It’s high season again in Dubois. There’s almost too much going on: Museum Day, the art show, the Day of the Cowboy, the square dance, the rodeo. The town is packed with strangers, there’s lots of traffic, and the joint is jumping.
But the one event on nearly everyone’s mind is …
… the Lava Mountain fire. To fire officials, it’s another “incident”, which seems far too benign a word. Nearly 600 acres have burned so far, not far from all those ranches about 30 miles west of town, on the way to the pass. And there’s no end in sight.
It began with a lightning strike 4 days ago. The first flames were too remote to reach in that forest wilderness. It’s too dense and hot for firefighters on the ground to approach the epicenter, so they’re hitting the edges from the air, while the ground-based firefighters focus on protecting structures that might be in harm’s way.
We see helicopters every afternoon, trailing buckets of water on very long lines, and fixed-wing aircraft that circle and drop orange clouds of retardant. (Why wait until afternoon? Because that’s when the wind blows up and the fire starts to move again.)
There’s no rain in the forecast.
Here’s the camp they have set up in the town park for the firefighters. The experts have descended from Montana and other places.
I saw a truck for rodent control, and wondered why it was there among the emergency vehicles. Do they try to protect the ground squirrels as well? The poor ground squirrels …
Smoke has already been a feature of our lives for part of every summer. Even fires from Idaho and Oregon send yellow clouds our way and make our noses tickle. This year, it’s closer.
In New York City, people adjust their lives to avoid crime. In California, they worry about earthquakes. Many people in other places somehow going on living with the fact of war or terrorism. Here, amid beautiful historic forests, we have to expect wildfires. This is our reality.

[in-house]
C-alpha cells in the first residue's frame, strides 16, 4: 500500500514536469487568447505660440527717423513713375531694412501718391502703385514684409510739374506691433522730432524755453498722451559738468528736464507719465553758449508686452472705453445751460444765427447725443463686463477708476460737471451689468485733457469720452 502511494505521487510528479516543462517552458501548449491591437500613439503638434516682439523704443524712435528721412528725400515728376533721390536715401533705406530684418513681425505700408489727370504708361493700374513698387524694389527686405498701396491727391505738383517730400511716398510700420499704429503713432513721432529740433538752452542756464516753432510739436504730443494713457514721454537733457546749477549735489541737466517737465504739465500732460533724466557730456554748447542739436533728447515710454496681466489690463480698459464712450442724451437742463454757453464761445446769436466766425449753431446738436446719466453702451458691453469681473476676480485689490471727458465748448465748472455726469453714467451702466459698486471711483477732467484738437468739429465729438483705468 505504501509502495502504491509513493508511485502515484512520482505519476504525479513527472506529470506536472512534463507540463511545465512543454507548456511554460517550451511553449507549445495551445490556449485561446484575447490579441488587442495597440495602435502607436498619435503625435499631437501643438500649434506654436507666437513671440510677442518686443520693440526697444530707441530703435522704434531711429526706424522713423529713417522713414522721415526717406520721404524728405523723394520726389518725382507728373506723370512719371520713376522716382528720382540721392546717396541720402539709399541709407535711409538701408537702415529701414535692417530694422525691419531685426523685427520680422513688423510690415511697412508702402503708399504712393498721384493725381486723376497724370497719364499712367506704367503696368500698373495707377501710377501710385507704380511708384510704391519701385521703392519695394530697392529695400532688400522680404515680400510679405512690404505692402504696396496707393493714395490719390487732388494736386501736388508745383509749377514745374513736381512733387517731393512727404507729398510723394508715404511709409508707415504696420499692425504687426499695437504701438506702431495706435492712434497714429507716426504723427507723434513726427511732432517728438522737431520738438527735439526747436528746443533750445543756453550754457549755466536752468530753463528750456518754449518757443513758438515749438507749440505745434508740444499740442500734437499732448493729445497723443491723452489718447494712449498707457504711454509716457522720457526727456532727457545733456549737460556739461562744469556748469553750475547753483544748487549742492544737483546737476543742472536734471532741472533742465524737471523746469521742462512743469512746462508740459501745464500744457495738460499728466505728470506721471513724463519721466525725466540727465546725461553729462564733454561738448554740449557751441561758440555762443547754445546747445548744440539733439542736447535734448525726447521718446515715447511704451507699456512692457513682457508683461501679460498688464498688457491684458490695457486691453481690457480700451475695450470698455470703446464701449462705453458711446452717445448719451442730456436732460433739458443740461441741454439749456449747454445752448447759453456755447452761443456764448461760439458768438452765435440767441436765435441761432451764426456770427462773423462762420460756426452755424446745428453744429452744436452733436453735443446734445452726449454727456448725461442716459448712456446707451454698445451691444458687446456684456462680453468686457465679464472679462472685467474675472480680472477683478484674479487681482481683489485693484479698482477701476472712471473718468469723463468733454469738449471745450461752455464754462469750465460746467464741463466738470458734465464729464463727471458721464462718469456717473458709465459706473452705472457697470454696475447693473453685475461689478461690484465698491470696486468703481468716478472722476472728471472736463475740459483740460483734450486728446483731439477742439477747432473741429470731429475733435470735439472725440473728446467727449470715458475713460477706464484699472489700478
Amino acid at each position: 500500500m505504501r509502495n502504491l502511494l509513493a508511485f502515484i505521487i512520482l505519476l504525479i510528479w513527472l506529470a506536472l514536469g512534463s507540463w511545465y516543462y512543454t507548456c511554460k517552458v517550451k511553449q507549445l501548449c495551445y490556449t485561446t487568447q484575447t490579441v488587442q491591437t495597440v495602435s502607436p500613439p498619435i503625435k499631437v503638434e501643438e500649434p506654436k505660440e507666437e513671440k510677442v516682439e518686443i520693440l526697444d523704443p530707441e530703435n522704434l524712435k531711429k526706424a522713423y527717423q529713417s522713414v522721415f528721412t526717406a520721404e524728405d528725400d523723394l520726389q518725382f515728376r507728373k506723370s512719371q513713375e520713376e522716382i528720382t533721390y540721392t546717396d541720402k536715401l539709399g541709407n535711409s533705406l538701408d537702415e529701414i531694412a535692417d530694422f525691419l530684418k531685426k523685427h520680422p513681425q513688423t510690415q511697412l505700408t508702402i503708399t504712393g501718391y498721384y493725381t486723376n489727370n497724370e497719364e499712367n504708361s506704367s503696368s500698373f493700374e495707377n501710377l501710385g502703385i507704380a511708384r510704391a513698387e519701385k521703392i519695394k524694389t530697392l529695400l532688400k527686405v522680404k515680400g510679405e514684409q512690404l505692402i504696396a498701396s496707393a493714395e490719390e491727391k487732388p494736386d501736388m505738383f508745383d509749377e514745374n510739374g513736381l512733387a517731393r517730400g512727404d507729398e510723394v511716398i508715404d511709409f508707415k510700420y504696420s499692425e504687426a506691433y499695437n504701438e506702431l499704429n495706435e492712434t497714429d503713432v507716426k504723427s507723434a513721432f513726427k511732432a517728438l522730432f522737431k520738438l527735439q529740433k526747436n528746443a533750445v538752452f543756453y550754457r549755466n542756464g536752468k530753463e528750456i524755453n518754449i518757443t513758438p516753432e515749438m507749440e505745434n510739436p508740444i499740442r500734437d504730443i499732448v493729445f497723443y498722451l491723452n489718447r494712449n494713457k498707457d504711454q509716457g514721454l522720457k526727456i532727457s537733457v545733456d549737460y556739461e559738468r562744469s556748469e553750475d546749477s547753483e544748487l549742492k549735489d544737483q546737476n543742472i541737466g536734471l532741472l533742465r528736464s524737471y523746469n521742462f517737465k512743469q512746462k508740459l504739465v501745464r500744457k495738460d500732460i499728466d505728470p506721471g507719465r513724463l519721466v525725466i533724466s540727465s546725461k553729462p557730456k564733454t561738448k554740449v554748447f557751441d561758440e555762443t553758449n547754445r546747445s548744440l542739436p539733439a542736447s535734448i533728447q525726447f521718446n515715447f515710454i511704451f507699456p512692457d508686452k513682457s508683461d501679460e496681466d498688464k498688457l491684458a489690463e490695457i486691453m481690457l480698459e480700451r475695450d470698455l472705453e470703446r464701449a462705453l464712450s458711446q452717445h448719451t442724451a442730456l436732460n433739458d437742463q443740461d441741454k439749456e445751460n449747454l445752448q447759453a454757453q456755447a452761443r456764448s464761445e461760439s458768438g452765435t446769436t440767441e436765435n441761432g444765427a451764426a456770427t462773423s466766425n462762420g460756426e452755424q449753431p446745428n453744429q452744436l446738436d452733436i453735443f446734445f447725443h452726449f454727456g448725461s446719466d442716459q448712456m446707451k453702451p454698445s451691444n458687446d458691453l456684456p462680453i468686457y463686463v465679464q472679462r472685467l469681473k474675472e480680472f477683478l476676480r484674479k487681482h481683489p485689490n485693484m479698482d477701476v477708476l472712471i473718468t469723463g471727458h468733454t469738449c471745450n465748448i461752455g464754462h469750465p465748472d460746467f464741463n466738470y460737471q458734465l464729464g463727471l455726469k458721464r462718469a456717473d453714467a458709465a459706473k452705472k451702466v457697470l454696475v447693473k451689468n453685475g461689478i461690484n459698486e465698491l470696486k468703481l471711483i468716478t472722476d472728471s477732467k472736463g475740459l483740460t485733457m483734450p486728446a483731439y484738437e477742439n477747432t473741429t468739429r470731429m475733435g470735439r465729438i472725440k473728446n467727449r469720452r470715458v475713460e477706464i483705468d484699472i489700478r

What effect does this have on us?
Last year, we pulled a lot of weeds and laid gravel around the house. Yesterday, we ordered 2 air purifying machines on the Internet.
We’ll need to adjust our schedule to account for the smoke that hangs in the valley in early morning, clears in late morning, and billows again in mid-afternoon.
Among other inconveniences, the fire has ruled out some of my go-to hiking trails west of town. I’ve always hiked in late afternoon, when the air cools. I’ll have to rethink that.
Yesterday morning, I had errands in town (miles farther east, away from the fire). Afterwards, the dog and I set off for one of my other go-to hiking haunts: Behind the town dump.
I believe the plateau beyond the landfill has the most spectacular views in the area. Turn in any direction, and the view is fabulous. You feel you’re on top of the world.
Someone told me that somewhere Dubois has been granted the distinction of having the nation’s best road to the dump. The road beyond, although rutted, is even better. It leads on and on for many miles. I’ve been briefly lost up there.
Here you see my dog in the foreground with some long-dead nonhuman remains. The landfill is in the background, at center. (It’s not really visible in this picture, but that’s where I saw it when I took the shot.)
Way out beyond the landfill you can see teepee rings, evidence of people who lived there many centuries ago. They circles are hard to identify among all the other rocks lying around. It was years before I could persuade a friend to take me up there and point them out.
I found yet another promising trail behind the dump. It led over the knife-sharp top of a ridge, and sank promisingly into the folds of the badlands. I couldn’t spare time to follow it very far yesterday. (A tempting prospect for the future.)
The badlands are always fascinating to explore. I love to follow the draws to the top, and to rest in the shade in the overhangs.
How I wish there was a way to capture depth in these images! You can’t see how high I am, and how far we will clamber down someday to reach the bottom.
My route home took me right toward the location of the fire (though not anywhere near it). From the highway, you’d have no idea there was a raging conflagration somewhere out there, dead ahead. Just billowy summer clouds, and that beautiful valley. This was at 1:45 PM.
© Lois Wingerson, 2016
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